Pen Llithrig y Wrach and Pen yr Helgi Du from Capel Curig
Route Summary: A walk up the outlying Carneddau summits of Pen Llithrig y Wrach and Pen yr Helgi Du from Capel Curig
A walk up the outlying Carneddau summits of Pen Llithrig y Wrach and Pen yr Helgi Du from Capel Curig
|16.04 km||845 m||6 hours 30 mins|
Calculate the time using Naismith’s Rule and factor in your own pace.
Start and Finish: Capel Curig
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Pen Llithrig y Wrach and Pen yr Helgi Du from Capel Curig Route Map and GPX DownloadDownload file for GPS
Pen Llithrig y Wrach and Pen yr Helgi Du from Capel Curig Details
This circular walk up Pen Llithrig y Wrach and Pen yr Helgi Du starts from Capel Curig, and takes you over this pair of underappreciated outliers of the Carneddau. You can easily extend the walk to include Carnedd Llywelyn, or even over Dafydd and Pen yr Ole Wen to Ogwen if you want a more challenging walk.
I can’t think of another walk that has two summits with such unusual names, translating as Slippery Hill of the Witch and Hill of the Black Hunting Hound respectively. While Pen Llithrig y Wrach could also mean, the scabby, slippery hill, the witch connection makes much more sense as there is a cwm nearby named after a silver horseshoe (but not marked on the OS map), which is an item often connected to Welsh Witches. The whole makes sense, when one realises that a pure black hunting dog (Helgi Du) is the only thing that can kill a witch that has transformed herself into a hare in welsh folklore.*
The climber’s hut of Helyg at the base of the hill is possibly a corruption of Helgi, with the mountain being noted as Pen Helyg on some old maps.
Full Route Description Pen Llithrig y Wrach and Pen yr Helgi Du
1 The walk starts from the National Park Car Park behind Joe Browns in Capel Curig. You’ll need to cross the A5 and follow it for around 1km. Just past the house known as Bron Heulog, you’ll spot the clearly marked footpath.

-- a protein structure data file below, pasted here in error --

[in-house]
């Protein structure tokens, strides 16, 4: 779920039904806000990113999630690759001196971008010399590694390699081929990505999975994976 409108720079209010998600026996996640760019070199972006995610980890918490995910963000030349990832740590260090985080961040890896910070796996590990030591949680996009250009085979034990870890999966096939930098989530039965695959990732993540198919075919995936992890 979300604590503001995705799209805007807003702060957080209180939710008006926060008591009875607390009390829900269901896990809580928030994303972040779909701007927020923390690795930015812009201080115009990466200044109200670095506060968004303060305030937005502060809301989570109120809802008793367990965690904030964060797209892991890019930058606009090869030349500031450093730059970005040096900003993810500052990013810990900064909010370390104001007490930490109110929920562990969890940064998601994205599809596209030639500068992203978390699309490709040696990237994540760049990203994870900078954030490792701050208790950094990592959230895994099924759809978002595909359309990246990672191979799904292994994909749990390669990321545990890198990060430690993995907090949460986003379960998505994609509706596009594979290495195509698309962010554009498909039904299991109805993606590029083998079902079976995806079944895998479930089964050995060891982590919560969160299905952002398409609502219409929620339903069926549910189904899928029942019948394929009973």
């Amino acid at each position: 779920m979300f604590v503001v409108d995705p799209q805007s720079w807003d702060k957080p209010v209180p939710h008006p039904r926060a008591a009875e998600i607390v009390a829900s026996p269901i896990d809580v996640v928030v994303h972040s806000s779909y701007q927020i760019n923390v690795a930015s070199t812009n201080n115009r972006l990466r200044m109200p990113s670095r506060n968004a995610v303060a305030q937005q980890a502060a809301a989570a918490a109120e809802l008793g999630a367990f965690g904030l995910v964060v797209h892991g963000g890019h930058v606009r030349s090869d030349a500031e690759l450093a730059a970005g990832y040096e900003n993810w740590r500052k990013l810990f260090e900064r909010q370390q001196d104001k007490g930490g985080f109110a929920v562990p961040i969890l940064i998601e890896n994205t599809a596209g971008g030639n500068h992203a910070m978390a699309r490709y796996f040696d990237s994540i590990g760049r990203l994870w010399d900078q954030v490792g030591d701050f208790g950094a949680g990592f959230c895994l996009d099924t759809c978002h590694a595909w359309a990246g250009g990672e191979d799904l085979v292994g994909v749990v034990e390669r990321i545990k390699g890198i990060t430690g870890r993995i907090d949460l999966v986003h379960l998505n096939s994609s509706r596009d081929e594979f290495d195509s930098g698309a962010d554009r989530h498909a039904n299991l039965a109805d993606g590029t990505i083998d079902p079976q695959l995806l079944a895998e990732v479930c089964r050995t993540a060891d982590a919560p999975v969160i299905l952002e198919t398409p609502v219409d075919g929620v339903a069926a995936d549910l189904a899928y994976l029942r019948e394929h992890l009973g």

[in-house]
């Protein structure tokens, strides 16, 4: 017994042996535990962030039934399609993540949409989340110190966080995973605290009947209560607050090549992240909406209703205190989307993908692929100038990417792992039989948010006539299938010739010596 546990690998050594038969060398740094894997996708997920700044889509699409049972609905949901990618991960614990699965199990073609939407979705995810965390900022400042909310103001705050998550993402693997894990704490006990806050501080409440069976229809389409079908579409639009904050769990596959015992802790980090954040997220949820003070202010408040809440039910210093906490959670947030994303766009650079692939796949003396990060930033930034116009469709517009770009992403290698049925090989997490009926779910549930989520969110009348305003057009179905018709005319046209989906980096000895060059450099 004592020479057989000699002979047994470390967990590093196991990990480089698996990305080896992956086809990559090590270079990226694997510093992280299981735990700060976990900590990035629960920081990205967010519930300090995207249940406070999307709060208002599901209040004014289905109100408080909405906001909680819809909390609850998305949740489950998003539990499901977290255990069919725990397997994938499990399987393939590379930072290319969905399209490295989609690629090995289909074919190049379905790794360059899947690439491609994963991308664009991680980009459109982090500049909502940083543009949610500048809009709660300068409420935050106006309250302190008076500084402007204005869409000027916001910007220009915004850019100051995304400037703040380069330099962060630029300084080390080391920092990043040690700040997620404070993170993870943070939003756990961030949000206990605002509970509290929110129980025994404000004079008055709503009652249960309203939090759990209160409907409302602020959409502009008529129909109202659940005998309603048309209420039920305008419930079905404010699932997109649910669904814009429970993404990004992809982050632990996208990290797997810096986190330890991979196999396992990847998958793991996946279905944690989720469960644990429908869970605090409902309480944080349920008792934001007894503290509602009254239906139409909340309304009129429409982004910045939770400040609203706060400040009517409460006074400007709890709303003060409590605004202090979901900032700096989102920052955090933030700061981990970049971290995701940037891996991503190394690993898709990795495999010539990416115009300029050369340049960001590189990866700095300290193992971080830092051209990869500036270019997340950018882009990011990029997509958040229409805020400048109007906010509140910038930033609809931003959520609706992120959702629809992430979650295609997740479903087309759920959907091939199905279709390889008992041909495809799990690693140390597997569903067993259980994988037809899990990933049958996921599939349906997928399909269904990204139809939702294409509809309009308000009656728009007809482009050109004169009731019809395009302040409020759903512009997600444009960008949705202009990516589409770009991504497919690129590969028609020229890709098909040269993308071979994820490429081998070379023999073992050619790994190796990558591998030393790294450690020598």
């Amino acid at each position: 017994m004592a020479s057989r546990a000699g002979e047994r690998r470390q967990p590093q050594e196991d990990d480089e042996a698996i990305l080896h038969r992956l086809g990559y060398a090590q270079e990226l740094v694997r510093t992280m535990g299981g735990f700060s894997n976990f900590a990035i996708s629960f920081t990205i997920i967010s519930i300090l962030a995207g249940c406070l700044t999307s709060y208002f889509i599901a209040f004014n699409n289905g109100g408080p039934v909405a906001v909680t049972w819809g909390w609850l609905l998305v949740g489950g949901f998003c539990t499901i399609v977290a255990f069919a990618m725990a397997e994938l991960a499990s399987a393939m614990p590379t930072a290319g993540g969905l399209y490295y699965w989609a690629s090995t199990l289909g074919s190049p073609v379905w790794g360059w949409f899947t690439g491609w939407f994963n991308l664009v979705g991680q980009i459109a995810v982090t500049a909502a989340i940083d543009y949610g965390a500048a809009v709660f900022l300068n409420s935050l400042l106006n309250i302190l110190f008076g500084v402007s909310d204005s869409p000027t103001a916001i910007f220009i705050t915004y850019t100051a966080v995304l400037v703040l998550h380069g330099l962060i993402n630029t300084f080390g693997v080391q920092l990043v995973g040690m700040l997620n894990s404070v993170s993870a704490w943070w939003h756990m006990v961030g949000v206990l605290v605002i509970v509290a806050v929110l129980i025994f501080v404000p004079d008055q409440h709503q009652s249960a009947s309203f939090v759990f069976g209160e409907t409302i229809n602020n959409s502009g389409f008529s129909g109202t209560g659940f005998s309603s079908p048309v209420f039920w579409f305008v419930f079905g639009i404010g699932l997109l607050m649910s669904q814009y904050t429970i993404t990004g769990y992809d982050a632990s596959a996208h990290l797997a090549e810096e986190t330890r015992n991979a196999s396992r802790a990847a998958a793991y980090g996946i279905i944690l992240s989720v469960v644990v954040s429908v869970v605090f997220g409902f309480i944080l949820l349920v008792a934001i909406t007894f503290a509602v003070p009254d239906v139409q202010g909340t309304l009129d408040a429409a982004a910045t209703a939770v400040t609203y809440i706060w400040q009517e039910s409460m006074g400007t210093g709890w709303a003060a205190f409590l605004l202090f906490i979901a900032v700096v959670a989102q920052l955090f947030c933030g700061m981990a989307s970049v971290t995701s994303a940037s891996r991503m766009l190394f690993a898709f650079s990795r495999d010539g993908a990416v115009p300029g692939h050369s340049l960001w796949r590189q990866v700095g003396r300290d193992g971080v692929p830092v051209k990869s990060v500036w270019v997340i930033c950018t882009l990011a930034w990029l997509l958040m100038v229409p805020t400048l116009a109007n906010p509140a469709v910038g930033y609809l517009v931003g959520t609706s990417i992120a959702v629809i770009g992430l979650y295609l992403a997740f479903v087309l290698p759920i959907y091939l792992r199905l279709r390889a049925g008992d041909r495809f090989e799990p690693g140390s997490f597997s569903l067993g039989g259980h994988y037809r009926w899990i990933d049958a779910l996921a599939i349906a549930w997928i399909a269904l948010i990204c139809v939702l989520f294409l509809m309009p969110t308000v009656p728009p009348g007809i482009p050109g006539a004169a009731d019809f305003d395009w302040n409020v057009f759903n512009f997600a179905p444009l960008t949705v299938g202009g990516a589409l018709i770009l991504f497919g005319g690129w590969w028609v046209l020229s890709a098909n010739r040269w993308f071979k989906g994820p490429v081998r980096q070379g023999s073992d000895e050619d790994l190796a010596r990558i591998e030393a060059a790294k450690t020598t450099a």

2 The path is clear and easy enough to follow from here, as it climbs gently uphill before levelling out over the wide moor. You’ll need some care in mist on this section, to make sure you keep to the path.
3 Eventually, the path crosses a large footbridge near Maen Trichwmwd where it splits right towards Llyn Cowlyd, or directly ahead for Pen Llithrig y Wrach. This section leaves little to write home about, being more of a slog than anything. However, the views towards the Glyderau and into the Carneddau provide some welcome respite from the hard work. The path steepens as you approach the summit.
4 After around 2km and 400m of climbing, you’ll reach the summit of Pen Llithrig y Wrach. It’s not particularly welcoming, boasting a few rocks that you can delicately perch upon, but no cairn or other features. You won’t be stopping for lunch here when the wind’s blowing. On the other hand, the summit’s an excellent viewpoint, down to Llyn Cowlyd on one sheer side, or towards the main Carneddau ridge on the other.
5 Pen yr Helgi Du may not be much more than a spur off Carnedd Llywelyn, but is much more substantial from this angle. The path descends to Bwlch y Tri Marchog, before following the clear path up Pen Yr Helgi Du.
6 The path soon levels out and you arrive at a cairn, from where a path branches off left to take you down the long grassy ridge of Y Braich. This is a false summit, Y Lasallt, whilst the true summit can be found by continuing along the path for about a quarter of a kilometer NW.
7 From Pen yr Helgi Du’s summit, the way ahead isn’t obvious as it seems to drop over a cliff. Thankfully, once you begin the decent the path becomes apparent. It requires some care, as it zig zags steeply down into Bwlch Eryl Farchog, with a steep drop into Cwm Eigiau to your right.
8 Once you reach Bwlch Eryl Farchog, a pleasant ridge can be followed towards Carnedd Llywelyn. While you can continue up and over Craig yr Ysfa onto the highest of the Carneddau, the route instead descends into Cwm Llugwy. This path can be found at one of the lowest points of the bwlch, so if you find yourself climbing then you’ve probably gone too far.
9 The upper section of this path requires care, being loose and slippery in places and steep for the whole initial section. There are excellent views down to Ffynnon Llugwy to make up for it.
10 Eventually, it levels out and you’re on a good path high above the lake. This is easy to follow but does disappear as you reach the track at the end of the lake. Just head towards the track, which descends to the A5. The going is fast, but the tarmac can be tough going on tired feet. Some excellent views towards Tryfan and the Glyderau that are amongst the best will partially make up for it. Note that at the 420m contour the track crosses a leat which has a path that follows alongside it. This can take you back to the footbridge you crossed before starting the ascent this morning.
11 Once you reach the A5, turn right and then left turn left towards the Gwern Gof Isaf campsite. You’ll reach the old coach road, where you turn left and through the campsite. This track is largely flat and an hour’s steady walking should find you back in the carpark behind Joe Browns.
*Anyone interested in this further can buy the book “Enwau Eryri – Place Names in Snowdonia” By Iwan Arfon Jones, published by Y Lolfa (ISBN 086243374-6), from which the above information was researched.